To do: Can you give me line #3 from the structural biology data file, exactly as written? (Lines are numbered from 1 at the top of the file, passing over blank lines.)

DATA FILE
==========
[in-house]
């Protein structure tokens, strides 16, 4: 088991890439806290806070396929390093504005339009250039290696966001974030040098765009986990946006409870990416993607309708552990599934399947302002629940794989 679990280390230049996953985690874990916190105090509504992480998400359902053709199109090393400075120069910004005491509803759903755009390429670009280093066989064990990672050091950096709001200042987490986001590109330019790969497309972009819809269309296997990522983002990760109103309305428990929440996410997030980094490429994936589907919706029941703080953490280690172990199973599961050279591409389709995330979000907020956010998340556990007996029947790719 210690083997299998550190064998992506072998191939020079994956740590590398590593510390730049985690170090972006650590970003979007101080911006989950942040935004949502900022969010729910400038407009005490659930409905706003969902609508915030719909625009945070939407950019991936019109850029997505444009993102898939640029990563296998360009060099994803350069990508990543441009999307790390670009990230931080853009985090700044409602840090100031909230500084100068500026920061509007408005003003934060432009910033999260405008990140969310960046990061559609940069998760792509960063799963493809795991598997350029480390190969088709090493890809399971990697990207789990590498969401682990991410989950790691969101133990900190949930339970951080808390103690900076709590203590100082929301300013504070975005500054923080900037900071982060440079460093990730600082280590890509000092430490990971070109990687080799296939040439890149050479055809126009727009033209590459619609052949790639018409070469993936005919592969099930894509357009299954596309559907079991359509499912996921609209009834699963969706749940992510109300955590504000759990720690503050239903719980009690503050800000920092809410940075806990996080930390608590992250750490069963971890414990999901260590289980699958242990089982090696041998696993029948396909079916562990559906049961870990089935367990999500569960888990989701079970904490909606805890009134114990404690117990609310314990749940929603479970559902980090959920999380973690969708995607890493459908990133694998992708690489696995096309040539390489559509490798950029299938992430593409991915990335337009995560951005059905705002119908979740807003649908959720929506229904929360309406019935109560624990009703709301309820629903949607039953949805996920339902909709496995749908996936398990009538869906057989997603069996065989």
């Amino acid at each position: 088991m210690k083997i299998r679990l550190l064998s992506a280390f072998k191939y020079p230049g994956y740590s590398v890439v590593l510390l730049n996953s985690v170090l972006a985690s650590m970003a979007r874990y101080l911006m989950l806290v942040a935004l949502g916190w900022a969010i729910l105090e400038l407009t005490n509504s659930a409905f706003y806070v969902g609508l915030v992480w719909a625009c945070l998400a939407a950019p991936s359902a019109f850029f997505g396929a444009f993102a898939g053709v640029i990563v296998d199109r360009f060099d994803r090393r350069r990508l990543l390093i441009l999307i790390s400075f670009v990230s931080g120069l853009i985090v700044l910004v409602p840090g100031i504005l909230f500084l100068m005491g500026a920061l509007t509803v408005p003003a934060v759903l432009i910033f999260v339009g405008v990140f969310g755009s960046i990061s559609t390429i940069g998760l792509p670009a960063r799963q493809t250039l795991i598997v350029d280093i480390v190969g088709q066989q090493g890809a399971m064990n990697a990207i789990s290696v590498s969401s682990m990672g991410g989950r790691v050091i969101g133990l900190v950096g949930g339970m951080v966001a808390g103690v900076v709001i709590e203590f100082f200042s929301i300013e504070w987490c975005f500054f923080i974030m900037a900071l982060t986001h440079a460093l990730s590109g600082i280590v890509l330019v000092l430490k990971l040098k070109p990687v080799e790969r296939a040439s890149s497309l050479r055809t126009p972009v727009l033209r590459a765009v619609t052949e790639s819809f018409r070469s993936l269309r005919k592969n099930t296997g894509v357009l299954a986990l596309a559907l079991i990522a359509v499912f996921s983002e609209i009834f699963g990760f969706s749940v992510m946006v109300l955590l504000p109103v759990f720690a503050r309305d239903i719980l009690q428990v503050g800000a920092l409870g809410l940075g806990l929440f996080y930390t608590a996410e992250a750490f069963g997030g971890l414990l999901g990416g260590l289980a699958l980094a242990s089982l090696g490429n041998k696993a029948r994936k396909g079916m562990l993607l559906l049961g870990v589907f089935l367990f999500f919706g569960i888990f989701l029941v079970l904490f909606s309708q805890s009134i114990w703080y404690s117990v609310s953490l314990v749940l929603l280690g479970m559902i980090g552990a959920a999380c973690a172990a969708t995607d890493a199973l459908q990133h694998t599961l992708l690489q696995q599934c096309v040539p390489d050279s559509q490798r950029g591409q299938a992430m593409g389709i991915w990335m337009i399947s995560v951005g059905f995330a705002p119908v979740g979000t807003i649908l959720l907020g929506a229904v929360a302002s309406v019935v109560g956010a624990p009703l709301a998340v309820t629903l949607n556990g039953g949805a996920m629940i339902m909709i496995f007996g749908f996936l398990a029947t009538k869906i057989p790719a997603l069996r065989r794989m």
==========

């Amino acid at each position: 088991m210690k083997i299998r679990l550190l064998s992506a280390f072998k191939y020079p230049g994956y740590s590398v890439v590593l510390l730049n996953s985690v170090l972006a985690s650590m970003a979007r874990y101080l911006m989950l806290v942040a935004l949502g916190w900022a969010i729910l105090e400038l407009t005490n509504s659930a409905f706003y806070v969902g609508l915030v992480w719909a625009c945070l998400a939407a950019p991936s359902a019109f850029f997505g396929a444009f993102a898939g053709v640029i990563v296998d199109r360009f060099d994803r090393r350069r990508l990543l390093i441009l999307i790390s400075f670009v990230s931080g120069l853009i985090v700044l910004v409602p840090g100031i504005l909230f500084l100068m005491g500026a920061l509007t509803v408005p003003a934060v759903l432009i910033f999260v339009g405008v990140f969310g755009s960046i990061s559609t390429i940069g998760l792509p670009a960063r799963q493809t250039l795991i598997v350029d280093i480390v190969g088709q066989q090493g890809a399971m064990n990697a990207i789990s290696v590498s969401s682990m990672g991410g989950r790691v050091i969101g133990l900190v950096g949930g339970m951080v966001a808390g103690v900076v709001i709590e203590f100082f200042s929301i300013e504070w987490c975005f500054f923080i974030m900037a900071l982060t986001h440079a460093l990730s590109g600082i280590v890509l330019v000092l430490k990971l040098k070109p990687v080799e790969r296939a040439s890149s497309l050479r055809t126009p972009v727009l033209r590459a765009v619609t052949e790639s819809f018409r070469s993936l269309r005919k592969n099930t296997g894509v357009l299954a986990l596309a559907l079991i990522a359509v499912f996921s983002e609209i009834f699963g990760f969706s749940v992510m946006v109300l955590l504000p109103v759990f720690a503050r309305d239903i719980l009690q428990v503050g800000a920092l409870g809410l940075g806990l929440f996080y930390t608590a996410e992250a750490f069963g997030g971890l414990l999901g990416g260590l289980a699958l980094a242990s089982l090696g490429n041998k696993a029948r994936k396909g079916m562990l993607l559906l049961g870990v589907f089935l367990f999500f919706g569960i888990f989701l029941v079970l904490f909606s309708q805890s009134i114990w703080y404690s117990v609310s953490l314990v749940l929603l280690g479970m559902i980090g552990a959920a999380c973690a172990a969708t995607d890493a199973l459908q990133h694998t599961l992708l690489q696995q599934c096309v040539p390489d050279s559509q490798r950029g591409q299938a992430m593409g389709i991915w990335m337009i399947s995560v951005g059905f995330a705002p119908v979740g979000t807003i649908l959720l907020g929506a229904v929360a302002s309406v019935v109560g956010a624990p009703l709301a998340v309820t629903l949607n556990g039953g949805a996920m629940i339902m909709i496995f007996g749908f996936l398990a029947t009538k869906i057989p790719a997603l069996r065989r794989m």